The BBC has had a troublesome time of late with it being involved in the Jimmy Savile scandal, and then the whole debacle with Newsnight naming of a man alleged to be a paedophile, but who actually wasn’t a paedophile.
On the whole, though, the BBC News website has maintained its popularity throughout the 15 years since it began, with the general election of 2010 being the day that generated the most traffic. All articles on the BBC News site have options to be posted on Twitter, which are of a similar format as The Guardian, with a previously typed-out message (usually headline and link) that a user can simply hit the ‘tweet’ button to share the link with their followers.
The BBC also has a series of Twitter accounts that users can follow to get the news they want. From BBC News UK (@BBCNews) to BBC World News (@BBCWorld) to BBC Breaking News (@BBCBreaking), tweets can follow whichever account(s) they wish to hear from the most. The BBC also has a range of local and regional accounts for people to follow, as well as accounts for their individual television programmes. They really have made extensive use of Twitter, which is highly beneficial for them in terms of tweets being retweeted and shares, and links being clicked on to increase readership figures. (In 2007, the BBC was the UK’s most viewed news website, drawing in 14m individual readers per week.)
Being that the BBC has been – and arguably still is – at the forefront of utilising Twitter, I was surprised to find out that the company has imposed restrictions on its journalists tweeting and breaking news. In the 2012 guidelines, Chris Hamilton said:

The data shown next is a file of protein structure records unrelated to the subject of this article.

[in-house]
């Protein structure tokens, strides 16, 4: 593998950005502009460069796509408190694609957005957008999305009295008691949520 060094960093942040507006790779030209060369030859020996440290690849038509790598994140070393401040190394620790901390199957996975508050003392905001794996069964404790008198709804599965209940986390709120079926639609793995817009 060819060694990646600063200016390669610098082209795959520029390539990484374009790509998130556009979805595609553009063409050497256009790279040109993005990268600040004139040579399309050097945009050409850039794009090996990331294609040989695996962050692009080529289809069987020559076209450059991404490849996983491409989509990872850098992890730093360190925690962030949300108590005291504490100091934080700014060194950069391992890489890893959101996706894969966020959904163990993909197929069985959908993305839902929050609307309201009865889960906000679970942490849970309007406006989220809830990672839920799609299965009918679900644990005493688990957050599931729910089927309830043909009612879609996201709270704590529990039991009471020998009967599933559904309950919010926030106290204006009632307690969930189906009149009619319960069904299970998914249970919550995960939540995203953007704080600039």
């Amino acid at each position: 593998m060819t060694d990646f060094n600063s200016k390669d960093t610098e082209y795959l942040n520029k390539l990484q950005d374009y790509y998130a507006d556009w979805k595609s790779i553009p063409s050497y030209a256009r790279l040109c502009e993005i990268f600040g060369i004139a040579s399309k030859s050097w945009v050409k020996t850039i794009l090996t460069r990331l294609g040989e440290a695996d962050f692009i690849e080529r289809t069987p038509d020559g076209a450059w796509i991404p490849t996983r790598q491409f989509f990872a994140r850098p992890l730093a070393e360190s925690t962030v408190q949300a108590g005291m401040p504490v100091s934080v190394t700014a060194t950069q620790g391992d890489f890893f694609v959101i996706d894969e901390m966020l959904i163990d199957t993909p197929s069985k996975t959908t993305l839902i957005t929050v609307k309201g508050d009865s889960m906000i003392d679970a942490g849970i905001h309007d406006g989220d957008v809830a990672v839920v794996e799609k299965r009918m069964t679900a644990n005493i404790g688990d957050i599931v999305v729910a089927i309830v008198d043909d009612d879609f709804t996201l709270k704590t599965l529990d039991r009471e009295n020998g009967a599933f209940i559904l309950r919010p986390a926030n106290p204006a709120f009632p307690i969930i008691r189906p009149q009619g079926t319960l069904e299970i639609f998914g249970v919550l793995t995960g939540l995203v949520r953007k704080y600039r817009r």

“When they have some breaking news, an exclusive or any kind of urgent update on a story, they must get written copy into our newsroom system as quickly as possible, so that it can be seen and shared by everyone – both the news desks which deploy our staff and resources (like TV trucks) as well as television, radio and online production teams.” (source)
Although Hamilton later quashes the ‘rumour’ that the BBC is not letting its journalists break news on Twitter, the restrictions it has in place makes it difficult for the BBC and its journalists to make an impact when news happens. Alfred Hermida, a co-creator of the BBC website, has spoken out on the issue and has said the move “is based on a flawed understanding of today’s media ecosystem”. He continued:
“To advise journalists not to break news on Twitter is anachronistic. It ignores the value that a journalist and their parent organisation can gain by signalling that they are across a major development.” (source)
So, is it harmful for journalists not to be able to break news straight-away on Twitter? Or is it a good thing to fact-check and get the best possible story out there to readers? It’s hard to say; time is of the essence now when breaking news on the internet, but with the rise of citizen journalism and the unreliability of information, perhaps sensibleness should prevail over urgency.